Safe and Sound

Cullman Savings Bank

Cullman, AL
5
Star Rating
Cullman Savings Bank is an FDIC-insured bank started in 1937 and currently based in Cullman, AL. As of December 31, 2017, the bank had equity of $41.3 million on assets of $282.6 million.

U.S. bank customers have $188.8 million on deposit at 4 offices in AL run by 47 full-time employees. With that footprint, the bank currently holds loans and leases worth $222.0 million, including $203.8 million worth of real estate loans.

Overall, Bankrate believes that, as of December 31, 2017, Cullman Savings Bank exhibited a superior condition, earning a full 5 stars for safety and soundness. Keep reading for a look at how the bank did on the three major criteria Bankrate used to score U.S. banks on safety and soundness.

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SAFE AND SOUND?

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THE INSTITUTION'S SCORE

Capital Score

When it comes to measuring an an institution's financial fortitude, capital is key. It works as a bulwark against losses and provides protection for depositors during times of financial instability for the bank. From a safety and soundness perspective, more capital is preferred.

Cullman Savings Bank achieved a score of 20 out of a possible 30 points on our test to measure the adequacy of a bank's capital, beating the national average of 13.13.

A bank's Tier 1 capital ratio is a widely followed measure of this buffer. Cullman Savings Bank's Tier 1 capital ratio was 21.16 percent, above the 6 percent level considered adequate by regulators, but below the national average of 25.65 percent. A higher capital ratio suggests the bank will be better able to weather financial difficulties.

Overall, Cullman Savings Bank held equity amounting to 14.60 percent of its assets, which exceeded the national average of 12.03 percent.

Asset Quality Score

This test is intended to try to understand how the bank's loan loss reserves and overall capitalization could be affected by troubled assets, such as past-due mortgages.

A bank with a large number of these kinds of assets may eventually have to use capital to absorb losses, decreasing its buffer of equity. Many of those assets are also likely to be in non-accrual status and no longer earning interest for the bank, resulting in depressed earnings and potentially more risk of a failure in the future.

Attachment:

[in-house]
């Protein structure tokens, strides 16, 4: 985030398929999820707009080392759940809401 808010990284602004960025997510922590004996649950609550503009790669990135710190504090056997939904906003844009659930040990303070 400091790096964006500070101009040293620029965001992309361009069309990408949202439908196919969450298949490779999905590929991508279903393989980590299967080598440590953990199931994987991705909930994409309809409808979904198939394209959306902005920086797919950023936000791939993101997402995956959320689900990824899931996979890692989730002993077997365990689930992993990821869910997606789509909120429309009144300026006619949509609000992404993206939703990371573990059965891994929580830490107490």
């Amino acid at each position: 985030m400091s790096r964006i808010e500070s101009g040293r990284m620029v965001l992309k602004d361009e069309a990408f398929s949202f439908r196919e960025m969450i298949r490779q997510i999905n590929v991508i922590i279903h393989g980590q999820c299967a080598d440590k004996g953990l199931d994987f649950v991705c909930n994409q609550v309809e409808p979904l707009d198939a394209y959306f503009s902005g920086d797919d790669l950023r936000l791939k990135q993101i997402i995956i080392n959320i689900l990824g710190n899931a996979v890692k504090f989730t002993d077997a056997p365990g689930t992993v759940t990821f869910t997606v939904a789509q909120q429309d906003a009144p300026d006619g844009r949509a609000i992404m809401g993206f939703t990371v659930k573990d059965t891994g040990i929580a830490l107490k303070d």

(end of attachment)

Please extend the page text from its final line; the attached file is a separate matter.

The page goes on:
Cullman Savings Bank exceeded the national average of 37.49 on Bankrate's test of asset quality, racking up 40 out of a possible 40 points .

The percentage of problem assets a bank holds compared to its total assets is a helpful indicator of asset quality.As of December 31, 2017, 0.58 percent of Cullman Savings Bank's loans were noncurrent -- in other words, they were more than 90 days past due or were in non-accrual status. That's below the national average of 1.01 percent.

Banks maintain a reserve to deal with problem assets known as an "allowance for loan and lease losses." Comparing the size of that reserve to the total amount of problem loans can be a useful indicator when evaluating a bank's ability to manage problem assets. Unfortunately, the FDIC did not provide information on Cullman Savings Bank's loan loss allowance in its most recent filings.

Earnings score

A bank's profitability has an effect on its safety and soundness. Earnings may be retained by the bank, expanding its capital buffer, or be used to address problematic loans, likely making the bank more resilient in tough times. Losses, on the other hand, take away from a bank's ability to do those things.

On Bankrate's earnings test, Cullman Savings Bank scored 14 out of a possible 30, lower than the national average of 15.12.

One important measure of a bank's earnings is return on equity, or net income (profit, essentially) divided by total equity. The most recent annualized quarterly return on equity for Cullman Savings Bank was 6.61 percent, below the national average of 8.10 percent.

The bank earned net income of $2.7 million on total equity of $41.3 million for the twelve months ended December 31, 2017. The bank had an annualized return on average assets, or ROA, of 0.96 percent, below the 1 percent deemed satisfactory in accordance with industry standards and below the average for U.S. banks of 1.00 percent.

WHAT IS SAFE & SOUND?

Bankrate.com's Safe & Sound Ratings provide a star rating system to evaluate the current financial status of financial institutions. The information gathered about banks, credit unions and thrifts is updated as set forth in the Terms of Use of Safe & Sound Ratings and Reports. The Safe & Sound Ratings information is grouped by categories of banks, thrifts and credit unions.

Scoring methodology

Bankrate.com evaluates the financial condition of institutions and assigns a one- to five-star rating for each with five stars representing the highest rating. Institutions with satisfactory performance will generally receive a rating of three or more stars. The majority of institutions fall into the three- to four-star range. An institution with an "NR" rating may be too new to rate or may have limited the publicly available information in their regulatory filings. The "NR" is not an indication of financial strength or weakness. The Safe & Sound rating is believed to be reliable, but the information is not guaranteed. In addition, events since the information was collected may have altered the institution's financial condition.